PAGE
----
Climate Change

Is Climate Change Already Solved?

"The market is clearly headed towards clean energy, and that trend will only become more pronounced."

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 BaileyCOP22
Ronald Bailey

Marrakech—The global clean energy transition has already taken off. That is the mantra repeated in countless speeches, presentations, panel discussions, activist manifestoes, open letters and official pronouncements here at the COP22 U.N. climate change conference. If true, then the problem of man-made global warming is well on the way to being solved.

For example, in his swan song on Wednesday at COP22, Secretary of State John Kerry declared, "The market is clearly headed towards clean energy, and that trend will only become more pronounced." He continued, "The United States is right now, today, on our way to meeting all of the international targets that we've set, and because of the market decisions that are being made, I do not believe that that can or will be reversed." At the High-Level Meeting on Climate Change involving CEOs and government officials on Wednesday in Marrakech, Lise Kingo, Executive Director of the U.N. Global Compact asserted: "The climate movement is unstoppable. More and more companies are taking action, and seeing new opportunities for growth and innovation."

On Wednesday, the leaders of some 300 businesses signed an open letter urging President-elect Trump to support the Paris Agreement. In conjunction with the letter Matt Patsky, CEO of the socially responsible Trillium Asset Management firm stated, "The enormous momentum generated by the business and investment community to address climate change cannot be reversed and cannot be ignored by the Trump administration. That train has left the station and to stand in its way is folly."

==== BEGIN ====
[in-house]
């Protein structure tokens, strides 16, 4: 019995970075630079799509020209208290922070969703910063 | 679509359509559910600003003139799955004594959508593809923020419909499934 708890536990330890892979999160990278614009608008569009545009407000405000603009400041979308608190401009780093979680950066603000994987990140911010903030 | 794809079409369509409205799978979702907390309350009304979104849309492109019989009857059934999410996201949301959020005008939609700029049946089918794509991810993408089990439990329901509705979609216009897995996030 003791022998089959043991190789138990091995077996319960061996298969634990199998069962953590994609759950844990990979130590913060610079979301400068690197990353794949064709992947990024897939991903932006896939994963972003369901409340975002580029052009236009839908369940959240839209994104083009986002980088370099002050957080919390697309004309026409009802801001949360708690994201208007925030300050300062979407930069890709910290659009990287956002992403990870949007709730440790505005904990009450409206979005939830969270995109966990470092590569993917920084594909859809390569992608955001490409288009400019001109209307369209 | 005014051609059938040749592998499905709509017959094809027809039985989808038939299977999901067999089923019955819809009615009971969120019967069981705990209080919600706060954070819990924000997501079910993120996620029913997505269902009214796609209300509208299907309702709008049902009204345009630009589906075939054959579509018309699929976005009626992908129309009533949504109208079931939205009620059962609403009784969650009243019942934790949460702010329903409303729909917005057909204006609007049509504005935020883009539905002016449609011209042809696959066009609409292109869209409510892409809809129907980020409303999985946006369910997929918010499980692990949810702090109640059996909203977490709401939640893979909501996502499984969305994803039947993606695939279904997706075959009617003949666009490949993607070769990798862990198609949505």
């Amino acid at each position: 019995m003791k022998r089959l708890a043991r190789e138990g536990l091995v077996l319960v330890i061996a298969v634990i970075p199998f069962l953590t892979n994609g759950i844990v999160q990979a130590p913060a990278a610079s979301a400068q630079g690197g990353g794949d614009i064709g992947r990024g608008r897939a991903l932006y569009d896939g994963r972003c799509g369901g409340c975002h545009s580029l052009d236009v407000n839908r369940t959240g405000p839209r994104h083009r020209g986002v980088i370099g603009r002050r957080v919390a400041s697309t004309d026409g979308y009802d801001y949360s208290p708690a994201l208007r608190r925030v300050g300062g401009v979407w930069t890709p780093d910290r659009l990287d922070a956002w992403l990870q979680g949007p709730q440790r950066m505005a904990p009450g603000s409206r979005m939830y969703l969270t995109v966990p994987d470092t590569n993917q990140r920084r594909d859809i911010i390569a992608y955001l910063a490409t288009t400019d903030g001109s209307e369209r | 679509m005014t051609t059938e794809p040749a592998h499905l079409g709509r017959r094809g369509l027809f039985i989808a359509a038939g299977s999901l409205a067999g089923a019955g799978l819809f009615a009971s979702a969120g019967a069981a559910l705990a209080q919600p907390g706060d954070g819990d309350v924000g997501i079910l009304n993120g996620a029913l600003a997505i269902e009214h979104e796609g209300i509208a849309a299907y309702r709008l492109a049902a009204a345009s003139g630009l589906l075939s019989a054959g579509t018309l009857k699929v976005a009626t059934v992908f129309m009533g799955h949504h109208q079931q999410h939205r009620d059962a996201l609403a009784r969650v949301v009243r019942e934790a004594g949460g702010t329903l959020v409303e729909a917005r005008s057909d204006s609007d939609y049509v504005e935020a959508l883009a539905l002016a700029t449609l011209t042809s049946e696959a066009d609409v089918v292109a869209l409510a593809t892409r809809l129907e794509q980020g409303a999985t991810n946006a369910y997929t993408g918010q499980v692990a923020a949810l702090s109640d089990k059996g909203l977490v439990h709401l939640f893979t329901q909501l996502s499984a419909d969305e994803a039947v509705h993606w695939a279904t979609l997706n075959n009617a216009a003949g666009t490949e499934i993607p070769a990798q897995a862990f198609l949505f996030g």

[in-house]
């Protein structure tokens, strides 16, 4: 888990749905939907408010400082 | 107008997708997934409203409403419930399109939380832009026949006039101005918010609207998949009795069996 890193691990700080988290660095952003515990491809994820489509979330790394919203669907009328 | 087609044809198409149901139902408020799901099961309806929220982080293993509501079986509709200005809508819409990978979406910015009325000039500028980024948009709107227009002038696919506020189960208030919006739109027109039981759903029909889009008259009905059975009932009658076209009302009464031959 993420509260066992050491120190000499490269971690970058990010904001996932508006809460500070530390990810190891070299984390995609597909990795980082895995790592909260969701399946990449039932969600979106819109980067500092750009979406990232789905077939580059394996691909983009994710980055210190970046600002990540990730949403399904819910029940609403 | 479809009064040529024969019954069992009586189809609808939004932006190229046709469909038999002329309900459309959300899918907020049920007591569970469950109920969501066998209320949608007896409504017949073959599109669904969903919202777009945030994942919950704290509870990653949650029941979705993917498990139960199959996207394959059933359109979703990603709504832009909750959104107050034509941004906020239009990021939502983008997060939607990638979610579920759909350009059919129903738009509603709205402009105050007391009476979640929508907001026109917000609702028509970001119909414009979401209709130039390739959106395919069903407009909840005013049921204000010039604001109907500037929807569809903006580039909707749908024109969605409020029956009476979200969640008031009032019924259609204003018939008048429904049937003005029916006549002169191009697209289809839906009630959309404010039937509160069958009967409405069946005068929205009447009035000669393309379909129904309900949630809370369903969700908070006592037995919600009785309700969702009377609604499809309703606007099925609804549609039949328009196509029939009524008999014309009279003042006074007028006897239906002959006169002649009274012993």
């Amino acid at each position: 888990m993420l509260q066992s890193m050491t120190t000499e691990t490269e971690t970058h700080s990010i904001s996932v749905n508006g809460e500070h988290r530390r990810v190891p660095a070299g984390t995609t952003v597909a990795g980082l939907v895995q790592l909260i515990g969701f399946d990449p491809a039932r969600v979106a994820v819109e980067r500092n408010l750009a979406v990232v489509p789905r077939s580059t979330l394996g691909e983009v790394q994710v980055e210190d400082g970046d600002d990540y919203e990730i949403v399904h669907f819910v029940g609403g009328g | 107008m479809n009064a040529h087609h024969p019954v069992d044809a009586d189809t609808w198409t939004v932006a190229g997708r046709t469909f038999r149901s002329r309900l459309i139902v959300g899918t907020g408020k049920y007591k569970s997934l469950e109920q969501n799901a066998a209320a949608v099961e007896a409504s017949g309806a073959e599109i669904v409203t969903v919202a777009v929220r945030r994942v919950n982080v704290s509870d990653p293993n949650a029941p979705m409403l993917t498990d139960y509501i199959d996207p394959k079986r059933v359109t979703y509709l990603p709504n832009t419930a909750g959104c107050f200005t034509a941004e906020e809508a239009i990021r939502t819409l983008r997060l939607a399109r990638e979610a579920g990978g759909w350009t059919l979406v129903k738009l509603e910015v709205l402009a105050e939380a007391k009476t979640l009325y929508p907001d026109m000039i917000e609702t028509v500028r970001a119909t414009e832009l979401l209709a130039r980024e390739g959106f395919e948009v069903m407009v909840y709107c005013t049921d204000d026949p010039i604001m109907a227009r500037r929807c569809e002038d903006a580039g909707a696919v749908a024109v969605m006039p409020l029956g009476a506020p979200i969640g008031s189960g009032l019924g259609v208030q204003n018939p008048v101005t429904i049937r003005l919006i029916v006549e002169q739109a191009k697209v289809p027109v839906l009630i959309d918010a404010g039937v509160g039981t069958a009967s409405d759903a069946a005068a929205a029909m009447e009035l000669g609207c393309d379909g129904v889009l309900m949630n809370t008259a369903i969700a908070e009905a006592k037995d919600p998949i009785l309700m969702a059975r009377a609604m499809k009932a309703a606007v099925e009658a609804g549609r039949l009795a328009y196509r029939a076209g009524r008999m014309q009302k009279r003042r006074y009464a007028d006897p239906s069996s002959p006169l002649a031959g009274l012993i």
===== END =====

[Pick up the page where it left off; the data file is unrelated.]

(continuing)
These business leaders evidently agree with Kerry's assertion that "ultimately, clean energy is expected to be a multitrillion dollar market – the largest market the world has ever known. And no nation will do well if it sits on the sidelines, handicapping its new businesses from reaping the benefits of the clean-tech explosion." In a press briefing on Thursday Grenada-based climate negotiator Leon Charles concurred, "The U.S. will have to decide if it wants to be stuck with old technologies or new more efficient clean energy technologies. The best way to respond to the Trump phenomenon is to continue and accelerate the momentum toward a clean energy economy."

Of course, if renewable energy turns out to be cheaper, American companies will not let themselves be stuck with old fossil fuel technologies, but will race to invest in, create and install those sources of power. If markets are already generating the clean energy transition, then the Paris Agreement is largely irrelevant, right?

Not so fast. The government officials, businesspeople, and activists gathered at COP22 don't actually appear to quite believe what they are saying about the profitability and inevitability of the clean energy transition they are championing. Instead, they insist that governments have got to send "signals" to the energy markets in order to assure shareholders and corporations that their investments are sound. "The private sector welcomed the signals that we sent in Paris, but they are demanding even stronger signals now – the private sector – so that they can invest clean energy solutions with even greater confidence," explained Kerry. What sort of signals are they supposedly demanding? Subsidies, tax breaks, mandates and regulations that favor renewable energy technologies, of course. Let's just say that such interventions in commerce do not "signal" a lot of trust in the operation of markets to produce the clean energy results that the folks at COP22 insist are already on the way.